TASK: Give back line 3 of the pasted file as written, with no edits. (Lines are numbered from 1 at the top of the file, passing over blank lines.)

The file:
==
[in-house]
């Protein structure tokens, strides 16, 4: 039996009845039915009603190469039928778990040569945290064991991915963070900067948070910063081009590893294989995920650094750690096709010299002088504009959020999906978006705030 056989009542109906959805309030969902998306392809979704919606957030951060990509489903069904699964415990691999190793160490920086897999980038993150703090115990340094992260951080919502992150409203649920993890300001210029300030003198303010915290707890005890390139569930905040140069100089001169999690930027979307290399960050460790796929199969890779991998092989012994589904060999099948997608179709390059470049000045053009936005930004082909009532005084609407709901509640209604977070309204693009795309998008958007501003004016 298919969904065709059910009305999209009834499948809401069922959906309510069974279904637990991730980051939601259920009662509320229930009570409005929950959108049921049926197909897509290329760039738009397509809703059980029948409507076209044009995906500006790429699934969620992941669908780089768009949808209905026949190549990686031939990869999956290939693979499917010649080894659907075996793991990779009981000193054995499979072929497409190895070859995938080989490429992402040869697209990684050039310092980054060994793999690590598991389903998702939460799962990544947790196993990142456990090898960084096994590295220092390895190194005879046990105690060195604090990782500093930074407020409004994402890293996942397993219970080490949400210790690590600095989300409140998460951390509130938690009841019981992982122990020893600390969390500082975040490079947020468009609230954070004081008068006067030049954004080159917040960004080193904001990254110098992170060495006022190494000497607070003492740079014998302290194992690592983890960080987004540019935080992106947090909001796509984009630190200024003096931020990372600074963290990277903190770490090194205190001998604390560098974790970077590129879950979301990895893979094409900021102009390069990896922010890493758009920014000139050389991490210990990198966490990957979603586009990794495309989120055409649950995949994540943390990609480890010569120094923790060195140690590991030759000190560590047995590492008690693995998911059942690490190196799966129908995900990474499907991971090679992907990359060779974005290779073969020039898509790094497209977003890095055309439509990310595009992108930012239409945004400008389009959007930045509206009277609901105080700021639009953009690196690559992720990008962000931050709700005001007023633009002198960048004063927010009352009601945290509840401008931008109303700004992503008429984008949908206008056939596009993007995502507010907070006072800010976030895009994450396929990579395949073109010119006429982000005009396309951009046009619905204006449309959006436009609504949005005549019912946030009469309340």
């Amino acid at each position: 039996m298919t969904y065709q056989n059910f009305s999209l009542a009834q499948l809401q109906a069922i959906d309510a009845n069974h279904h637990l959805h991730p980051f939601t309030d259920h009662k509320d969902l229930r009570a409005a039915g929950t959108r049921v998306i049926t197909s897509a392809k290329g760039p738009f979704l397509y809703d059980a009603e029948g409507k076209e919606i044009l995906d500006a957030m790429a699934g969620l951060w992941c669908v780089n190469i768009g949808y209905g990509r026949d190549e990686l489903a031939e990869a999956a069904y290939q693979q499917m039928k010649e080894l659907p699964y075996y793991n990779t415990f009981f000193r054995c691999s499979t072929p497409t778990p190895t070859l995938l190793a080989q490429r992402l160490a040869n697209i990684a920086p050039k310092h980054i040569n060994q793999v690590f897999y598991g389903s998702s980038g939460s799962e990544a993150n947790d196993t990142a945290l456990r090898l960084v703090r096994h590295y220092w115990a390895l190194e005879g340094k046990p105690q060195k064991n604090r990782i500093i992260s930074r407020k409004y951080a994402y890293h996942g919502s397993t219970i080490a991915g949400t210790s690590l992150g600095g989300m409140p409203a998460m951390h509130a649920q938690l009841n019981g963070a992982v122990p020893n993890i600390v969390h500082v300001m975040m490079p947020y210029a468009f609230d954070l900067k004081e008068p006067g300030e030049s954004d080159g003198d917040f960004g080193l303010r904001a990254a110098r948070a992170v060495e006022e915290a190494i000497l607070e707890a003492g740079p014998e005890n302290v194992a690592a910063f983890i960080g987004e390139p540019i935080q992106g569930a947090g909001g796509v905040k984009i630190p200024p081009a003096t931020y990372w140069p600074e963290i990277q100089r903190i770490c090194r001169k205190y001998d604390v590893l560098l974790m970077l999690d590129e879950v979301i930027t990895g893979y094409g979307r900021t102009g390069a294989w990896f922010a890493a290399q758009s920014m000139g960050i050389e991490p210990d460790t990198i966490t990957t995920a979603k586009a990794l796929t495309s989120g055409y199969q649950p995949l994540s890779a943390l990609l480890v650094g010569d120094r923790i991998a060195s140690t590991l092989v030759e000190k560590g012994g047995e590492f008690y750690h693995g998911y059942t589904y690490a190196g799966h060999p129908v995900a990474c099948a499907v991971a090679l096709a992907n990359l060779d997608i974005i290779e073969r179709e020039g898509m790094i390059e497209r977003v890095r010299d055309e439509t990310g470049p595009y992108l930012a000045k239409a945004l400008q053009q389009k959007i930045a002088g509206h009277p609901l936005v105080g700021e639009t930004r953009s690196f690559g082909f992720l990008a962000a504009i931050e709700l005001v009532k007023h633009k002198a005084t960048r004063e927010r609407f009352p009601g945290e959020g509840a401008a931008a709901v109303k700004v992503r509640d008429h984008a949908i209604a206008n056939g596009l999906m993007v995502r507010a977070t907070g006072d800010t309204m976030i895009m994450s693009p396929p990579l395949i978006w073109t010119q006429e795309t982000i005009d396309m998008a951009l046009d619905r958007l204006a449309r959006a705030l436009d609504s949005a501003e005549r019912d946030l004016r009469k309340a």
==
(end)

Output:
């Amino acid at each position: 039996m298919t969904y065709q056989n059910f009305s999209l009542a009834q499948l809401q109906a069922i959906d309510a009845n069974h279904h637990l959805h991730p980051f939601t309030d259920h009662k509320d969902l229930r009570a409005a039915g929950t959108r049921v998306i049926t197909s897509a392809k290329g760039p738009f979704l397509y809703d059980a009603e029948g409507k076209e919606i044009l995906d500006a957030m790429a699934g969620l951060w992941c669908v780089n190469i768009g949808y209905g990509r026949d190549e990686l489903a031939e990869a999956a069904y290939q693979q499917m039928k010649e080894l659907p699964y075996y793991n990779t415990f009981f000193r054995c691999s499979t072929p497409t778990p190895t070859l995938l190793a080989q490429r992402l160490a040869n697209i990684a920086p050039k310092h980054i040569n060994q793999v690590f897999y598991g389903s998702s980038g939460s799962e990544a993150n947790d196993t990142a945290l456990r090898l960084v703090r096994h590295y220092w115990a390895l190194e005879g340094k046990p105690q060195k064991n604090r990782i500093i992260s930074r407020k409004y951080a994402y890293h996942g919502s397993t219970i080490a991915g949400t210790s690590l992150g600095g989300m409140p409203a998460m951390h509130a649920q938690l009841n019981g963070a992982v122990p020893n993890i600390v969390h500082v300001m975040m490079p947020y210029a468009f609230d954070l900067k004081e008068p006067g300030e030049s954004d080159g003198d917040f960004g080193l303010r904001a990254a110098r948070a992170v060495e006022e915290a190494i000497l607070e707890a003492g740079p014998e005890n302290v194992a690592a910063f983890i960080g987004e390139p540019i935080q992106g569930a947090g909001g796509v905040k984009i630190p200024p081009a003096t931020y990372w140069p600074e963290i990277q100089r903190i770490c090194r001169k205190y001998d604390v590893l560098l974790m970077l999690d590129e879950v979301i930027t990895g893979y094409g979307r900021t102009g390069a294989w990896f922010a890493a290399q758009s920014m000139g960050i050389e991490p210990d460790t990198i966490t990957t995920a979603k586009a990794l796929t495309s989120g055409y199969q649950p995949l994540s890779a943390l990609l480890v650094g010569d120094r923790i991998a060195s140690t590991l092989v030759e000190k560590g012994g047995e590492f008690y750690h693995g998911y059942t589904y690490a190196g799966h060999p129908v995900a990474c099948a499907v991971a090679l096709a992907n990359l060779d997608i974005i290779e073969r179709e020039g898509m790094i390059e497209r977003v890095r010299d055309e439509t990310g470049p595009y992108l930012a000045k239409a945004l400008q053009q389009k959007i930045a002088g509206h009277p609901l936005v105080g700021e639009t930004r953009s690196f690559g082909f992720l990008a962000a504009i931050e709700l005001v009532k007023h633009k002198a005084t960048r004063e927010r609407f009352p009601g945290e959020g509840a401008a931008a709901v109303k700004v992503r509640d008429h984008a949908i209604a206008n056939g596009l999906m993007v995502r507010a977070t907070g006072d800010t309204m976030i895009m994450s693009p396929p990579l395949i978006w073109t010119q006429e795309t982000i005009d396309m998008a951009l046009d619905r958007l204006a449309r959006a705030l436009d609504s949005a501003e005549r019912d946030l004016r009469k309340a």